Why is the DevOps team always at fault?

The age-old adage of “always blame the network” has morphed into “always blame the DevOps team.”

It’s tough out there for DevOps. In today’s complex and interconnected production environments, when something goes wrong, the blame almost always lands first on the DevOps team. 

Here’s why that’s the wrong approach – and what to do instead.

The “blame DevOps” reflex

DevOps teams are responsible for ensuring applications and infrastructure are deployed quickly, reliably, and securely. To accomplish this, they use practices like CI/CD, infrastructure as code, and monitoring.

Given their broad responsibilities, DevOps is typically the first team suspected when something goes wrong in production. After all, they touched it last, right? 

But while intuitive, this reflex is problematic and costly for three reasons:

1. Modern architectures make root causes hard to diagnose

Gone are the days of monolithic applications running in isolated silos. Microservices, serverless, managed and third-party services, and hybrid/multi-cloud deployments interact in complex ways across infrastructures, networks, and applications. An issue in one area can quickly cascade into other domains. 

For example, let’s say a Kafka broker becomes overloaded. The symptoms – high CPU or memory usage, high network and I/O usage, increased consumer lag, and consumer or producer failures – are easy enough to observe. But the root cause, particularly in mixed infrastructure and application cases like this, is far from obvious.  

So when something breaks, it’s not always clear where the root cause originated – it could plausibly be an app bug, a network blip, or an infrastructure config change. But DevOps inevitably shoulders the initial blame regardless.

2. Guilty until proven innocent burdens DevOps

This “guilty until proven innocent” dynamic places an operating burden on DevOps teams. They constantly have to drop everything and go into war room mode anytime an issue crops up, before proper root causing and diagnosis occurs. 

For example, let’s say a database server runs out of memory, crashing a key microservice. DevOps gets paged at 2am to urgently investigate. They spend hours proving the memory config wasn’t changed and it’s not their issue. By the time the DBA team wakes up and finds the actual root cause – a memory leak in the app – countless hours have been wasted.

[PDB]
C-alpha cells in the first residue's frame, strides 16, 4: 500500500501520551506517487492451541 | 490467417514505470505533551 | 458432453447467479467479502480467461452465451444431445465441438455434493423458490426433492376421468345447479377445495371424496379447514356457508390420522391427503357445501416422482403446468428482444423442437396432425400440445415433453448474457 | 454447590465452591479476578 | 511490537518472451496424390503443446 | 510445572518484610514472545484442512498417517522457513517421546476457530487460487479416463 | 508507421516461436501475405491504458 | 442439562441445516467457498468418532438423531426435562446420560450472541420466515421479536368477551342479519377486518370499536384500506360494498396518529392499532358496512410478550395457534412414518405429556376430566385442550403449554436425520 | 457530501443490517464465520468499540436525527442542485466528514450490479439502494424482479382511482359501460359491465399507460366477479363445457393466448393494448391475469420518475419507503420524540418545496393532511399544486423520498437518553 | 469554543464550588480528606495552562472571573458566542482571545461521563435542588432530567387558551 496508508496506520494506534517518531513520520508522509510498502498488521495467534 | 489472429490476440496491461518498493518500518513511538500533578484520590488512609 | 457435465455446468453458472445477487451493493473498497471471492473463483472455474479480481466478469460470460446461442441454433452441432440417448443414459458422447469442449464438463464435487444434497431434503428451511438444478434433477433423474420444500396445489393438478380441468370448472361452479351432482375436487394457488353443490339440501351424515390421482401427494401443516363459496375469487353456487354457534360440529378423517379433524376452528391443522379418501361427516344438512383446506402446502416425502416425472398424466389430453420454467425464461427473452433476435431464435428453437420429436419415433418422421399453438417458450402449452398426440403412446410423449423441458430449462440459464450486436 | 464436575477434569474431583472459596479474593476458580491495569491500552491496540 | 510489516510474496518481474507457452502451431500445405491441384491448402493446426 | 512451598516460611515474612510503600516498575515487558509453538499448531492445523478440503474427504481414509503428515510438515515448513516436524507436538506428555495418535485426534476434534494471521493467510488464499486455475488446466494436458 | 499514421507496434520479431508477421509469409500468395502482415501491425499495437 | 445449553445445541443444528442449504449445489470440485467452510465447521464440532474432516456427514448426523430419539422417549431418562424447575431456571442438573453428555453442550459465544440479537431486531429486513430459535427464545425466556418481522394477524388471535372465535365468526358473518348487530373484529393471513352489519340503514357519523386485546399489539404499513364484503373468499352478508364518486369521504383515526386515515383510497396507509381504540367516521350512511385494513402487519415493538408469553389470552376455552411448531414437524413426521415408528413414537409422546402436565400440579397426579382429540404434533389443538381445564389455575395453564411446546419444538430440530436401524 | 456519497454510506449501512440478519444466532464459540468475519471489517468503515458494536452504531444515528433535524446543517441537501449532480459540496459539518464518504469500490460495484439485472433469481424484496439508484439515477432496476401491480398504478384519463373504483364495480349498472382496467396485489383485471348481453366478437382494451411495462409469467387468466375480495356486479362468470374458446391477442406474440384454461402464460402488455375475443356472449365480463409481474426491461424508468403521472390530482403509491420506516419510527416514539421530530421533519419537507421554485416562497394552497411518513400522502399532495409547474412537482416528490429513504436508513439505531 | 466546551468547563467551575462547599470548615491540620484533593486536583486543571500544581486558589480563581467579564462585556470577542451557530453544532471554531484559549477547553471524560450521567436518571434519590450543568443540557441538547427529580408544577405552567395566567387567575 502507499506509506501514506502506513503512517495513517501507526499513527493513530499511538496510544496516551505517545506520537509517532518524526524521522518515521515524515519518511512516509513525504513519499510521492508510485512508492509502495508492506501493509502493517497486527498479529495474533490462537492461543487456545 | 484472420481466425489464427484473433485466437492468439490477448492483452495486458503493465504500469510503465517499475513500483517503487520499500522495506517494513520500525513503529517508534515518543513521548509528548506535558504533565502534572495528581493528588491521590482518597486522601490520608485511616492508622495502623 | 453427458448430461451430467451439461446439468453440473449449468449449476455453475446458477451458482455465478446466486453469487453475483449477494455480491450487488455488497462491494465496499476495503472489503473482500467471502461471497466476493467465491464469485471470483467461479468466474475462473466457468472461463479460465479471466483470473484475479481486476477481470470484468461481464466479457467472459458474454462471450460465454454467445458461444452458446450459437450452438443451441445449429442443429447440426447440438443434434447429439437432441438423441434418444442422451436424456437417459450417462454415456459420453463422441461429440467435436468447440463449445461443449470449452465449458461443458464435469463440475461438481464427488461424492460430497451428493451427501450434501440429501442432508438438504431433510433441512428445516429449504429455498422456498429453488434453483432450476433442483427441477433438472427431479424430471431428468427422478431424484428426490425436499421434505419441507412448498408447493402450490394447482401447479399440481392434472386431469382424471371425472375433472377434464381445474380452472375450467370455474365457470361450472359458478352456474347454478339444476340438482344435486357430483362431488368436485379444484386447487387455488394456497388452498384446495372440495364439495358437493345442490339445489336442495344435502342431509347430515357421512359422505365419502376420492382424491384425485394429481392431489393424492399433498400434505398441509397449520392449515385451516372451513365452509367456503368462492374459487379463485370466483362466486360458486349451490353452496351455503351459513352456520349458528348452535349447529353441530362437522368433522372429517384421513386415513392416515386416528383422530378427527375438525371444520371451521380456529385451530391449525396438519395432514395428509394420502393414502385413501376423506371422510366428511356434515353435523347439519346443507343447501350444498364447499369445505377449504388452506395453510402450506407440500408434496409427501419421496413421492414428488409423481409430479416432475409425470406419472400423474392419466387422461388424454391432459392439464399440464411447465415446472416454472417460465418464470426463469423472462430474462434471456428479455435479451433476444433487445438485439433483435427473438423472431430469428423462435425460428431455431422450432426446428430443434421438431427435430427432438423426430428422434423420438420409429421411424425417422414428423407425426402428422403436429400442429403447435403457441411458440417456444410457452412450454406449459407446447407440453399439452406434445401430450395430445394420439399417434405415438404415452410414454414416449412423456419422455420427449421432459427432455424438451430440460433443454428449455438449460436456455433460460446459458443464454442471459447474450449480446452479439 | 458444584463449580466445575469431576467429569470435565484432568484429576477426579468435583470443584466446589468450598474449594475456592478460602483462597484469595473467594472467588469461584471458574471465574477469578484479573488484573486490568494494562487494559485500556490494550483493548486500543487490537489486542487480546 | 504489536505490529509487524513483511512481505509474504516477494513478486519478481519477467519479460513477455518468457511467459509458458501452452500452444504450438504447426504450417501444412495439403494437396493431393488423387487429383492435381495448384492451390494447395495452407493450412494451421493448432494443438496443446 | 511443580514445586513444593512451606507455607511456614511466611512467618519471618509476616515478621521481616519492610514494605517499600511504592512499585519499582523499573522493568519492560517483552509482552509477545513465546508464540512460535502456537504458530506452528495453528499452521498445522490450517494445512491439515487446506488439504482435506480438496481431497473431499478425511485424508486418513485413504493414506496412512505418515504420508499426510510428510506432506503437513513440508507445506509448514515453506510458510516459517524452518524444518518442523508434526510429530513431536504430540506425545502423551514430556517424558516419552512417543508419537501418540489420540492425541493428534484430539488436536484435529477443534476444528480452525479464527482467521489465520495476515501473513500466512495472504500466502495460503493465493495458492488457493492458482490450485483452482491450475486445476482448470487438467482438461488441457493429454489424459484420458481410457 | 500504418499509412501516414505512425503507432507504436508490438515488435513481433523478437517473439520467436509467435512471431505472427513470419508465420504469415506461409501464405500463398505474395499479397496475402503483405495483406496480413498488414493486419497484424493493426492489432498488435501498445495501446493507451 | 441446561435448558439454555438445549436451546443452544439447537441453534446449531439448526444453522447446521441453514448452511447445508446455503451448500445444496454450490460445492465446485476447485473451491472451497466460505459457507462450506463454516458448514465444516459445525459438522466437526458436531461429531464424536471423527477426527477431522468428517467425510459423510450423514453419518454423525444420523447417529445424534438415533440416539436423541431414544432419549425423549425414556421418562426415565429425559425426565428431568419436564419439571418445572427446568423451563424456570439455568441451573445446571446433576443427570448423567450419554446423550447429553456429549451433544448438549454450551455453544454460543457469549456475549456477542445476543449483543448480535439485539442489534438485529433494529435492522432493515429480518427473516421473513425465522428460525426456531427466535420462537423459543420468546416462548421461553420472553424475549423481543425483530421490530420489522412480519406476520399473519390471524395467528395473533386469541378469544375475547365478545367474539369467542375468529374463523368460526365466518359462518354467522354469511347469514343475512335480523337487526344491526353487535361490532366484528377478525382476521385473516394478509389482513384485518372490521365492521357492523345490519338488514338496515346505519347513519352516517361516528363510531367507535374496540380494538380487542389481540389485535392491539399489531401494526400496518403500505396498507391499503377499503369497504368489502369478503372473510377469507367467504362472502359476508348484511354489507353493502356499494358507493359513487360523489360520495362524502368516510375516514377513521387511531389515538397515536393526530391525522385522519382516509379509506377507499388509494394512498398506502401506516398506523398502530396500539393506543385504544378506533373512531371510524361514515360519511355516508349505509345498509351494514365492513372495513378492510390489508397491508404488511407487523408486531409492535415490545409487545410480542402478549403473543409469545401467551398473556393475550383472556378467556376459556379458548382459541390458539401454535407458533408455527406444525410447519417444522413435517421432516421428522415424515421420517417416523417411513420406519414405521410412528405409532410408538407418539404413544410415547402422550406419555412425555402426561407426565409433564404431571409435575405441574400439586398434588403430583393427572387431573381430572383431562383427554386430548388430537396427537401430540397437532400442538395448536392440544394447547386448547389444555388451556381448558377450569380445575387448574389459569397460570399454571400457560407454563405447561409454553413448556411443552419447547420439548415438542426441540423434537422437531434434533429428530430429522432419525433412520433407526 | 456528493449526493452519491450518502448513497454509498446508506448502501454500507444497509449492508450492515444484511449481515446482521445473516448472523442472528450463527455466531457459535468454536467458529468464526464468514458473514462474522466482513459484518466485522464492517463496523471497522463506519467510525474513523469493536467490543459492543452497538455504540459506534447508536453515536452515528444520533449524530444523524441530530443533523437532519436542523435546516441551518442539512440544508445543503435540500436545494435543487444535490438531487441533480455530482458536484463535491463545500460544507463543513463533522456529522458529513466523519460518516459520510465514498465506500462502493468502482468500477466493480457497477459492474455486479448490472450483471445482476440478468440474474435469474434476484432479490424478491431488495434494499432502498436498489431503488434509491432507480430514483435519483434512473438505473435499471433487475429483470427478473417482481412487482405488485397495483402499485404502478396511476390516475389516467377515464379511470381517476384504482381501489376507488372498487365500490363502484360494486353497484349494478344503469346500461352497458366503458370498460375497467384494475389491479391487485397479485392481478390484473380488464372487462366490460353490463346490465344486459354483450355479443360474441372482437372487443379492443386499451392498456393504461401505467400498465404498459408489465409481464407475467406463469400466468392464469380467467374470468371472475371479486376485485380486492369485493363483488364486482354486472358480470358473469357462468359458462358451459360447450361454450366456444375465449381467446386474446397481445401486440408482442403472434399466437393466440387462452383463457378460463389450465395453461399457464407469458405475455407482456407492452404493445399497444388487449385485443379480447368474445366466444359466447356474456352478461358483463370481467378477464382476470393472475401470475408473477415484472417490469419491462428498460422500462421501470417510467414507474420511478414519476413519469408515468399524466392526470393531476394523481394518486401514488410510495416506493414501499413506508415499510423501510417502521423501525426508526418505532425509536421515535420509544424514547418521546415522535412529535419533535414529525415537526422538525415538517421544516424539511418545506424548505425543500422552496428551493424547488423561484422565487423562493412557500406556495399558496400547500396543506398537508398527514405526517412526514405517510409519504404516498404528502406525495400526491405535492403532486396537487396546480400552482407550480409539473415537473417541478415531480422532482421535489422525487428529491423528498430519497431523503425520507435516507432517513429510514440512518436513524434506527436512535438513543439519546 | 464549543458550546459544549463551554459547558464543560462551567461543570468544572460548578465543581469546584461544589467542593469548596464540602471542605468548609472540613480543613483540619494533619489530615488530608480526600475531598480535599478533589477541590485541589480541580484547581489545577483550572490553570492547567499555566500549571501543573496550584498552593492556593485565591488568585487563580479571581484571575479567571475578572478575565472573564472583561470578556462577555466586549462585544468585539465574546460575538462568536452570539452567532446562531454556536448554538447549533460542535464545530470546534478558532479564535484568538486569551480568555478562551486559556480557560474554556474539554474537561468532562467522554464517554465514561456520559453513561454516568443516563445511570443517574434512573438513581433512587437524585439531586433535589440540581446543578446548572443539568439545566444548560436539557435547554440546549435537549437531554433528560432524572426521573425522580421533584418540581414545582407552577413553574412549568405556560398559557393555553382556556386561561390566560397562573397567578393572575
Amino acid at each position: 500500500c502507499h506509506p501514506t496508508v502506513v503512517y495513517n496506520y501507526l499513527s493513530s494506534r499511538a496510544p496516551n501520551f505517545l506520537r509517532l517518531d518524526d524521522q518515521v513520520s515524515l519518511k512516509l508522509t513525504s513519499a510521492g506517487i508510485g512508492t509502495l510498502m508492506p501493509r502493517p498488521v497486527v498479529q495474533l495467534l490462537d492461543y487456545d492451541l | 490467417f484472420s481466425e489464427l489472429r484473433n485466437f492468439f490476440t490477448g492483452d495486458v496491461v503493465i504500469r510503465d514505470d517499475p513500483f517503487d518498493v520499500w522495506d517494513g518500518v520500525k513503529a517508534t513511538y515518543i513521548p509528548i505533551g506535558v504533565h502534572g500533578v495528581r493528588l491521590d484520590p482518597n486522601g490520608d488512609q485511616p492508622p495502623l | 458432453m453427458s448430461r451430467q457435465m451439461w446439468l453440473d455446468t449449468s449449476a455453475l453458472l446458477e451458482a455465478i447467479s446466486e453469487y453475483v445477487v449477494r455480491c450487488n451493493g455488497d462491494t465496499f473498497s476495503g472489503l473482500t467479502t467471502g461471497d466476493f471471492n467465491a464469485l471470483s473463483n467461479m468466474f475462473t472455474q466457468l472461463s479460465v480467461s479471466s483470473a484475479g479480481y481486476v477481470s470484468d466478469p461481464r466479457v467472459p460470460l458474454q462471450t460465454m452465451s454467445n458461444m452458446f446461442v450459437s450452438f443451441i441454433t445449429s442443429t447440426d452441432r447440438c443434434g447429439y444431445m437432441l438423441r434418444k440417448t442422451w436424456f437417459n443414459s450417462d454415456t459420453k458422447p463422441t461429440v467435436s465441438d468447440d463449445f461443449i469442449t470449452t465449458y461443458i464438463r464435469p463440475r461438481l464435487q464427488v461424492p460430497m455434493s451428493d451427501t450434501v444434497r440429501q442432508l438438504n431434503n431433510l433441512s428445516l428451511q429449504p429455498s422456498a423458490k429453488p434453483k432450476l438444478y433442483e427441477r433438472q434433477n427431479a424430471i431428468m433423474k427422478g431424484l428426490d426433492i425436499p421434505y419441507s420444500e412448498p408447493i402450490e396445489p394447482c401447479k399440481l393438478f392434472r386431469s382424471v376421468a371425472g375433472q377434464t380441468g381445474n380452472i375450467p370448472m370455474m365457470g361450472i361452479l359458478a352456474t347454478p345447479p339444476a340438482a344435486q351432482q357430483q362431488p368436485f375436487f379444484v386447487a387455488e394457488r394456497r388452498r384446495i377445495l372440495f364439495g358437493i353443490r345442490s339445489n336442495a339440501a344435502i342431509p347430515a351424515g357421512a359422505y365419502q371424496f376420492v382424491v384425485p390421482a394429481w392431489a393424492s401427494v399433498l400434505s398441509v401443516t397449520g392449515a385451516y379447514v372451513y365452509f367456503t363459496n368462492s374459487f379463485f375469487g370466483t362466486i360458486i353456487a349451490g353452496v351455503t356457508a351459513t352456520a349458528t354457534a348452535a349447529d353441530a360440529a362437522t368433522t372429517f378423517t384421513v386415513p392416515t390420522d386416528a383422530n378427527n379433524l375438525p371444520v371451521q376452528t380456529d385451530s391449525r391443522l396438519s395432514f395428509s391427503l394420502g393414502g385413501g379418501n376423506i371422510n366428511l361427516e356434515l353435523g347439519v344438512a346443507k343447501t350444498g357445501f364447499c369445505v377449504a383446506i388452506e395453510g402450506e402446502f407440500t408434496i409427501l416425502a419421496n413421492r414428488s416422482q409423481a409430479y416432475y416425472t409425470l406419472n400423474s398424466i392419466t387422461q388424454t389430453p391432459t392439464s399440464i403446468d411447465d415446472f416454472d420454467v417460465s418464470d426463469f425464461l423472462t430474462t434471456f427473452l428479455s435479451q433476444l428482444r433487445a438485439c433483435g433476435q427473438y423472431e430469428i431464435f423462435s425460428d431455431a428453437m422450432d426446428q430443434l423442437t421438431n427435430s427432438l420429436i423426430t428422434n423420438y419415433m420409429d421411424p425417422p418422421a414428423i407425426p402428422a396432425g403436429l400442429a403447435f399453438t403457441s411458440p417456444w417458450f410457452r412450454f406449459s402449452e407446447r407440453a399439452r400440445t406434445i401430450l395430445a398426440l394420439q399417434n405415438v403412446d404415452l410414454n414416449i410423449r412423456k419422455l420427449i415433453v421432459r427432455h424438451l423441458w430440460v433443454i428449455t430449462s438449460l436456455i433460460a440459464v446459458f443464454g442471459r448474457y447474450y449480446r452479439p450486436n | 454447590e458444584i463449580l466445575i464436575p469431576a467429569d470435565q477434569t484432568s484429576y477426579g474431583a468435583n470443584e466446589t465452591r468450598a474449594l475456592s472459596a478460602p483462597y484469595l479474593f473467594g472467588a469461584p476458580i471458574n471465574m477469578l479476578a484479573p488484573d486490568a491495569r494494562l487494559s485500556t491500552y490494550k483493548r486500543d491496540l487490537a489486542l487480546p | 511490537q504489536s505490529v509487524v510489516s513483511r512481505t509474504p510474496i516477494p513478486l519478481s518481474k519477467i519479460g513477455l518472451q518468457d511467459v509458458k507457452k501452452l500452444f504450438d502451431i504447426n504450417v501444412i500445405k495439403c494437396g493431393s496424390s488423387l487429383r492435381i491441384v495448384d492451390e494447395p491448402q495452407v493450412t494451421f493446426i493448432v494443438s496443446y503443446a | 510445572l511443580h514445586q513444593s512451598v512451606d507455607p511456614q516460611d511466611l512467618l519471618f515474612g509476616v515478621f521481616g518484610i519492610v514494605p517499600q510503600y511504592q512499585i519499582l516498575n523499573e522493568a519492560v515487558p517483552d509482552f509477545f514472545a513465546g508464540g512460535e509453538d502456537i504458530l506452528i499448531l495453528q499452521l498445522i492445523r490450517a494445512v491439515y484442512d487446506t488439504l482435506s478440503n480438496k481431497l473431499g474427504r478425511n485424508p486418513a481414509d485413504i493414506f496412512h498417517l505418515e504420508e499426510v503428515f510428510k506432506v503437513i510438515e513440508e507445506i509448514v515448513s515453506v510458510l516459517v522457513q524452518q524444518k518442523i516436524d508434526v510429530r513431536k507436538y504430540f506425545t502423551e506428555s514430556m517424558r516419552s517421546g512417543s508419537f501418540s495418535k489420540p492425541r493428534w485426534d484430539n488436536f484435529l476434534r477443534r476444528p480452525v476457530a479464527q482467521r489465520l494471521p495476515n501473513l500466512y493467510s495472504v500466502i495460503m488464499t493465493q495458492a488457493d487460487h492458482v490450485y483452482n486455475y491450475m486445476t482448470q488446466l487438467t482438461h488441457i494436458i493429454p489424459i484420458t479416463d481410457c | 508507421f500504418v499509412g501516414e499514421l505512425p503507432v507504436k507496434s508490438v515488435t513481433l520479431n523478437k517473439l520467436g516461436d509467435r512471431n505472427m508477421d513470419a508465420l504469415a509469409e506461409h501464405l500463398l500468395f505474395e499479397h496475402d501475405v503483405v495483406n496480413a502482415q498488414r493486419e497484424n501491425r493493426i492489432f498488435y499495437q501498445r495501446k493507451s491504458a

This interrupts DevOps’ normal work and demoralizes the team over time (more commentary on the topic, and some colorful language, on this Reddit thread).

3. It introduces high costs before a root cause is found

Having DevOps operate in a reactive mode is hugely inefficient. There is a massive opportunity cost anytime engineering resources are pulled away from feature work towards knee-jerk firefighting. And that’s before the root cause is even understood. 

For example, if every week DevOps spends one day doing unplanned work on issues not caused by them, that’s up to 20% of their bandwidth lost. And the associated delays in shipping new features can also be substantial.

A better approach

What’s needed is a new approach that avoids reflexively assigning blame, and instead uses technology to quickly find the true root cause of system issues. With the rise of AIOps platforms leveraging big data, ML and advanced telemetry, we now have the capability to do rapid data-driven fault isolation.

Rather than immediately pull DevOps engineers into war room mode whenever anything goes wrong, companies should first leverage AIOps to automatically map dependencies and changes across their entire production environment – spanning cloud, containers, microservices and more. The AIOps system can then use that mapped topology and advanced telemetry data to intelligently isolate the root cause of the issue.

Only once the initial data-driven diagnosis is complete should engineers be pulled in – but now they can target the area that has been intelligently identified as the likely culprit. No more wasted war room time for DevOps proving they didn’t break anything.

How Senser helps

This paradigm shift can seem impossible with legacy reactive monitoring tools. But modern AIOps solutions like Senser provide the necessary capabilities by leveraging leading-edge technologies such as:

  • eBPF for high-fidelity monitoring without performance overhead
  • Auto-generated service maps across infra/app/network  
  • Noise reduction through ML baselining of all telemetry   
  • Root cause analysis powered by topology-aware ML algorithms

With these innovations, the AIOps system itself can shoulder the burden of initial fault isolation and noise reduction. This frees DevOps teams from unfair accusations, while still rapidly identifying the root cause of system issues. The result is reduced costs, less firefighting, and more innovation.  

It’s time to move beyond reflexively assigning blame, and instead empower engineers through unbiased data. New AIOps solutions finally make this possible, leading to happier, more productive teams and lower operational costs. The DevOps team shouldn’t always be the scapegoat – with the right technology, we can replace blame with insights.

Learn more about how Senser helps SRE and DevOps teams go from production chaos to intelligence.